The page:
Following up on the Part 1 about key technical obstacles for Live Patching Meltdown, in this blog I will give you some background on virtual address mappings in context of the Meltdown vulnerability and look at patching kGraft itself!
Virtually mapped memory is a protection feature provided by the CPU, orthogonal to the privilege separation between user and kernel mode.
Whenever a memory access is made, be it from a user space program or from the kernel, the CPU takes the target address to be a so called “virtual” address. It maps that virtual address to a physical one by means of a special mapping structure, the page tables. Each process has its own such map and thus, its own view of memory. In particular, for two different processes, the same virtual address can be (and usually is) mapped into separate regions of physical memory, thus preventing the two from interfering with each other.
The page tables are organized in a tree structure and the kernel announces the current address mapping to the CPU by writing a pointer to the tree’s root into a special register (CR3). Usually it does so when switching between processes.
Along with the virtual-to-physical translation, some access rights are also stored: a mapped virtual address might either be accessible from user mode or not.
On x86_64, the Linux kernel divides all available virtual address space into two regions: the lower range is dedicated to user space and the higher one to the kernel. Mappings in the lower, user space region usually differ between processes while the kernel space maps are always the same and synchronized between all page tables.
If the kernel is entered from user space, the current page tables used to be kept and the raised privilege level would allow the kernel to access any of its mirrored address mappings.
If on the other hand an access to the kernel space region was from user mode, the CPU would, courtesy of the access rights stored in the page tables, detect this violation and enter a fault exception. The problem with the Meltdown vulnerability is that, although the access would be ultimately denied, a CPU’s speculative execution could have resulted in indirectly observable side effects such as filled caches, allowing an attacker to infer the actual contents of the memory.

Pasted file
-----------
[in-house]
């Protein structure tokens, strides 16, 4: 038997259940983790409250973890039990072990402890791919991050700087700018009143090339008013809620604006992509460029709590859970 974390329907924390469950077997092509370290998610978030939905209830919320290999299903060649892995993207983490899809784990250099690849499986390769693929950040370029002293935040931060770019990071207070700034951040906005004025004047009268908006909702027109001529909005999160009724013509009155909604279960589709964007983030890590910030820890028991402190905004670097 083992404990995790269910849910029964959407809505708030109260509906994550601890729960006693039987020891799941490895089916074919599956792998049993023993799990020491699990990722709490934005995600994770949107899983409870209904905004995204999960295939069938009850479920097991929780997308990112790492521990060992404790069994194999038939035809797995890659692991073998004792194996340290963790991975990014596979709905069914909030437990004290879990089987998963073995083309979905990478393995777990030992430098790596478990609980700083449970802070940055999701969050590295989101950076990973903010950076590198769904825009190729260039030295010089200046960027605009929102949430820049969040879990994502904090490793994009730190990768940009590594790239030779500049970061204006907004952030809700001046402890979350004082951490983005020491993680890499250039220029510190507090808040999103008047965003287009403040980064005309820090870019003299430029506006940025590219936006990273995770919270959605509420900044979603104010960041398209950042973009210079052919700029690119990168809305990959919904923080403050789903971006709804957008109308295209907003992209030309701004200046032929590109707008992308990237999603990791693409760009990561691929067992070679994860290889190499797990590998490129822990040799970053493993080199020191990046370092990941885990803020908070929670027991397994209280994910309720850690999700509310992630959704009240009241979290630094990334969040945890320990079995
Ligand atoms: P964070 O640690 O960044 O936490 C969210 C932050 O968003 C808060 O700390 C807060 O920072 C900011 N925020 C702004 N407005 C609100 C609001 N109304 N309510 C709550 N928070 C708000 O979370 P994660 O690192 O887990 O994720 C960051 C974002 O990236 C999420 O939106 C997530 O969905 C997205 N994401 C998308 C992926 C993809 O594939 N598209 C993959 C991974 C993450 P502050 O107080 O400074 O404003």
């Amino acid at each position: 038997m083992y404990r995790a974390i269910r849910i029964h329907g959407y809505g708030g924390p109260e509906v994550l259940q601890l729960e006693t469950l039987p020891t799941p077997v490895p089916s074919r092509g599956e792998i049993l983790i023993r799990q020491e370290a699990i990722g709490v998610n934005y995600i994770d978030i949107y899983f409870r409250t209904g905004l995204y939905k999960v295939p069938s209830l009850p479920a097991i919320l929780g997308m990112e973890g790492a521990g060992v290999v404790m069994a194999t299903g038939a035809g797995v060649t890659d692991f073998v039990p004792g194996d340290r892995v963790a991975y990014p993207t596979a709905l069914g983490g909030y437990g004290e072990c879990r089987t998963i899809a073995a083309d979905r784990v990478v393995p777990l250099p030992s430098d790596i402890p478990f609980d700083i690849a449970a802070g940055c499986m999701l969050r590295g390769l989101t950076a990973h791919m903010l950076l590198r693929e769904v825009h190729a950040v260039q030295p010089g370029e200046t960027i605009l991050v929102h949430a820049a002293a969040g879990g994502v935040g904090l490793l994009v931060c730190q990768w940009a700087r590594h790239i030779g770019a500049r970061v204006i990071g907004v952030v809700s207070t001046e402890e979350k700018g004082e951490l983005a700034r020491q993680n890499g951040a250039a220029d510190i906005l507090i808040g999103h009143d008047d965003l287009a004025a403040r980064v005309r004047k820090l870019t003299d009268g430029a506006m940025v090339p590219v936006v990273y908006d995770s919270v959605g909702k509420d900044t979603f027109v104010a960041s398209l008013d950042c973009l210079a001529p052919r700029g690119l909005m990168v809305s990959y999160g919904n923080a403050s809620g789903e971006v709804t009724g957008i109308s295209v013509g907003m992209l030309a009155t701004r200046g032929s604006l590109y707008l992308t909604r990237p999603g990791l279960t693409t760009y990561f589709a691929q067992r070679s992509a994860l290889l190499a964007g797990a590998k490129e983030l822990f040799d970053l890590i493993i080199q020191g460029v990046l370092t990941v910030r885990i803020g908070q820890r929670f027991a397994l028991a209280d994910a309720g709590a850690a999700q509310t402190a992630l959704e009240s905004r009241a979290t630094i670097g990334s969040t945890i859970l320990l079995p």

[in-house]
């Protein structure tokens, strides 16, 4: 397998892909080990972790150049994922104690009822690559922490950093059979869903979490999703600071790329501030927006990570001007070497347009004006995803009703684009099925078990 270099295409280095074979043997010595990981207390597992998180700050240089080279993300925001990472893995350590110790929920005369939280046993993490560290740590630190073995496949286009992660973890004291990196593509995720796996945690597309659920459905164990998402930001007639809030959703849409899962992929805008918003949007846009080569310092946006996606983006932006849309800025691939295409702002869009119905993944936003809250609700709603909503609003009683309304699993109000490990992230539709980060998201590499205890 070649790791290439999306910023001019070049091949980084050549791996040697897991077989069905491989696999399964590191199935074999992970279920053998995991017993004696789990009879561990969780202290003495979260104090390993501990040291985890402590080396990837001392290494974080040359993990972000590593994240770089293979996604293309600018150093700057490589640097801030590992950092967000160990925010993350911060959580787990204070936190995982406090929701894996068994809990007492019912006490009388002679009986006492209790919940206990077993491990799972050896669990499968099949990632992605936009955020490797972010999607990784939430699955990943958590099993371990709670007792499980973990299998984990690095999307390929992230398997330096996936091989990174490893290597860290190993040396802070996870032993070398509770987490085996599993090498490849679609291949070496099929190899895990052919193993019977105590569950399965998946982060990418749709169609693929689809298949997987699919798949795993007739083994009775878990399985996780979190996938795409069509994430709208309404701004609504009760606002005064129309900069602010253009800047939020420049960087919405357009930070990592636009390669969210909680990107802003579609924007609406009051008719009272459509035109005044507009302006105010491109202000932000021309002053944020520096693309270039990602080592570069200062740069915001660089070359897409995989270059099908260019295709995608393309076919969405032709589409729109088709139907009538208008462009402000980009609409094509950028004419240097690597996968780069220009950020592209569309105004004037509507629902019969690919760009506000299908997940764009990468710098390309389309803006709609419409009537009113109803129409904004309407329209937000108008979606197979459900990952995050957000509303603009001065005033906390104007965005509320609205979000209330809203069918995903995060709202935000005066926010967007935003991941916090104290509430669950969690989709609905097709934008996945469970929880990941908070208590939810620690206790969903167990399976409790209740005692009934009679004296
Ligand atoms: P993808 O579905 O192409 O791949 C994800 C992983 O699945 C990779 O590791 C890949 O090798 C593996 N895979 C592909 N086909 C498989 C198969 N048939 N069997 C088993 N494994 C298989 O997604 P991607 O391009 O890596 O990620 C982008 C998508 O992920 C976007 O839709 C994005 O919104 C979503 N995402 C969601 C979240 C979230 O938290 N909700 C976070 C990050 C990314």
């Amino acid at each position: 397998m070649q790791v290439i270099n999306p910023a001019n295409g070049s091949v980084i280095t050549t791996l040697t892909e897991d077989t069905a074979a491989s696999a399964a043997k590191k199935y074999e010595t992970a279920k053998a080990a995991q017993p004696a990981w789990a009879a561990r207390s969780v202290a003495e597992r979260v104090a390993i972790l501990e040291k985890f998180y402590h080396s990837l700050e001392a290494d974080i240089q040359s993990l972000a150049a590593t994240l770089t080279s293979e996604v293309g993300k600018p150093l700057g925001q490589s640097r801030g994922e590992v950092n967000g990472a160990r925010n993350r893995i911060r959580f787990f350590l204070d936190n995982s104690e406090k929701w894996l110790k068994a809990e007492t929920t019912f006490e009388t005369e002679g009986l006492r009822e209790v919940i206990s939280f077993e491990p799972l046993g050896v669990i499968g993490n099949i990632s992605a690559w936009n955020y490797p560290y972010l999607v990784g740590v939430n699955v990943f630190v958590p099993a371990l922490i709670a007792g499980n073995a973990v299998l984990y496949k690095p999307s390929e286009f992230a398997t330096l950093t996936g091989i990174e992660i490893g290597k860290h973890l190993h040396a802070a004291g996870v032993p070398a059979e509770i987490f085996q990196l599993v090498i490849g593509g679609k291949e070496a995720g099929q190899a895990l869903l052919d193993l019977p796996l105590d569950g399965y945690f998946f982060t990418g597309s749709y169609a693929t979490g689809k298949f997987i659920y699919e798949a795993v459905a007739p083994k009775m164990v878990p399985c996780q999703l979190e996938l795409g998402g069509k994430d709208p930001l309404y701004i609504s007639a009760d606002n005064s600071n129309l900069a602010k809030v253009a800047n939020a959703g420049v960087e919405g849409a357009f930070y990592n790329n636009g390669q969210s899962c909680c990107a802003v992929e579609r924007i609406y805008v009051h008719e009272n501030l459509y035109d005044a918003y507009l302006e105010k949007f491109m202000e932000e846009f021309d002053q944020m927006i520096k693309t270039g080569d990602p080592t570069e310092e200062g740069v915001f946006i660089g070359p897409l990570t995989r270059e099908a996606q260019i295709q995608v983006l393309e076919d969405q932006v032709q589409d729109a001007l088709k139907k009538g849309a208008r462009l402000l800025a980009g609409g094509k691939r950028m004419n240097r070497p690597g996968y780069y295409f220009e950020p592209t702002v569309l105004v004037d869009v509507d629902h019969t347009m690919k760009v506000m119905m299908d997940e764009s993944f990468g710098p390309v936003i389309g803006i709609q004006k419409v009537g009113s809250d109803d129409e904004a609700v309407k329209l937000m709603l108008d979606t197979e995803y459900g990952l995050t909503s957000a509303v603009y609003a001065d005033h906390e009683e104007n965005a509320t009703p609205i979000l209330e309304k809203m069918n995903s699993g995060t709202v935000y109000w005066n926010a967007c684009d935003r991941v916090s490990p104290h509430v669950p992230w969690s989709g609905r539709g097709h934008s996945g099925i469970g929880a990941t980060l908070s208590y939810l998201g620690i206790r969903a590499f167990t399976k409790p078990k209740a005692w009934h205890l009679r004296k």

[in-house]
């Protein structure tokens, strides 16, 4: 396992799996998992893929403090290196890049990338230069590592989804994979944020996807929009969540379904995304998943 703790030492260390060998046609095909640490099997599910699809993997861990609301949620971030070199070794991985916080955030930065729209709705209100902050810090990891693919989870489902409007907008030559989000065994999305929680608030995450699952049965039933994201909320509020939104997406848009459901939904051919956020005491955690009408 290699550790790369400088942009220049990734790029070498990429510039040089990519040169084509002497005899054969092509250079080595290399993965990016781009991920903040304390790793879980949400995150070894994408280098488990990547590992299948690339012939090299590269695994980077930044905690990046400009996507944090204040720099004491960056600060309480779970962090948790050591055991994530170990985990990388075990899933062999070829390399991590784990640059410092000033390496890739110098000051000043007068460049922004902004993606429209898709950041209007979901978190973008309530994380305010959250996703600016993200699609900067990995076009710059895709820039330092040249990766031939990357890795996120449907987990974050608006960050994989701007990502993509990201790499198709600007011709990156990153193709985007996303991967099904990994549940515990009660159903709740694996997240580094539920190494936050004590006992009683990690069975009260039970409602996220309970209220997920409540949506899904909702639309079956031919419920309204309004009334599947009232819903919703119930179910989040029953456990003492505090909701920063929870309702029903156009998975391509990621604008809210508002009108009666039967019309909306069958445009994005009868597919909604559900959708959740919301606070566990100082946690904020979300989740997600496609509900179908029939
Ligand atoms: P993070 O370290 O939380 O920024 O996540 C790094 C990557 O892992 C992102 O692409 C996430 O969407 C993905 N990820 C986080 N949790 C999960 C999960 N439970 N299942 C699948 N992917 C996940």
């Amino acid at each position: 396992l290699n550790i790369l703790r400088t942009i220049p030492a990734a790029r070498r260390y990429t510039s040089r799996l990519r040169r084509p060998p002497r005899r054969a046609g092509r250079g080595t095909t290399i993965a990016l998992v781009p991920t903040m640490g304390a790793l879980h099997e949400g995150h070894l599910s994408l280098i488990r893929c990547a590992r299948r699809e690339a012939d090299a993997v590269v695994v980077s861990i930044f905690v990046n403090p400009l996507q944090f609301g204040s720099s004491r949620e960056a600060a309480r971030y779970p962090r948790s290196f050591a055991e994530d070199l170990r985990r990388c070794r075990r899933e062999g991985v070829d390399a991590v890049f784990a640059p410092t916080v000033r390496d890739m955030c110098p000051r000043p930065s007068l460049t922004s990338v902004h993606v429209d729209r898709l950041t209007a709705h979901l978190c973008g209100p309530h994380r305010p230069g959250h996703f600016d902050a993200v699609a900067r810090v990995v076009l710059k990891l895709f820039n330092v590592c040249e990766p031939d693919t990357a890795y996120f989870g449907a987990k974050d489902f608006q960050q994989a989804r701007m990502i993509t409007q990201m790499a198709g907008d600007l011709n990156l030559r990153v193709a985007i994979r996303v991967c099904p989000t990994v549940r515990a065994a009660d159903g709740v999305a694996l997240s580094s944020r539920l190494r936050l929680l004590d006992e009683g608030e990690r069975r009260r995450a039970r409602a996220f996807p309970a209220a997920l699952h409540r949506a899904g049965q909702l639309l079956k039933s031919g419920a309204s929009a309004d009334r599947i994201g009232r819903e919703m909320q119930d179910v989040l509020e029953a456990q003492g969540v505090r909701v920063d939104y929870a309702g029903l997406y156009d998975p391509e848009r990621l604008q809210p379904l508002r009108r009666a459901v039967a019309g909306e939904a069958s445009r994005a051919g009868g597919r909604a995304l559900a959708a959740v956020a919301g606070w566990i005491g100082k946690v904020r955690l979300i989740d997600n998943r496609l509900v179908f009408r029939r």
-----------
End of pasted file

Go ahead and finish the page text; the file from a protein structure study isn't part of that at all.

The KPTI patch set mitigates this by providing for each “full” page table a stripped down variant which is to be used when in user mode. These stripped down variants, also called “shadow page tables” in the kernel code, mirror their counterparts’ user space region mappings but lack any from the kernel region. Well, except for the bare minimum required to enter the entry code and switch to their fully populated counterpart.
Achieving global state
Once such a user space shadow page table has been created, it must be maintained and always kept consistent with its full counterpart it has been derived from. Of course, this is achievable by conventional kGraft-patching of all relevant page table modifying sites in the kernel.
However, some extra steps are necessary to elevate kGraft’s per task consistency model to a global one. Imagine that during the transition period, there are two threads, A and B, which share a common virtual memory space. Further assume that A has been switched to the new implementation while B hasn’t yet. If A happens to install a shadow page table prematurely, it can become stale quickly as memory map modifications from B won’t get propagated to it.
What is needed is a way to query the global patch state from the live patch module, i.e. to ask whether or not each and every task has finished transitioning to the new implementation. Similarly, the live patch must get notified before a transition to an unpatched state is about to happen.
In its current implementation, kGraft doesn’t provide such functionality though. The question was: could it still be emulated somehow? It turned out it could, namely by kGraft-patching kGraft itself!
Once the kGraft core concludes that all tasks have been transitioned to the “patched” state, it invokes some internal housekeeping function,
kgr_finalize(). In particular, the task in whose context
kgr_finalize() is called in will itself have been transitioned to the new state and thus, a redirection to
kgr_finalize()‘s live patch replacement, if any, will be made. The live patch can now amend its implementation of
kgr_finalize() to take notice of the global patch state. Something similar works for tracing attempts to start a transition from patched to unpatched state.
In conclusion, by patching kGraft itself, a live patch can hook into its internal transitioning processes and track its own state.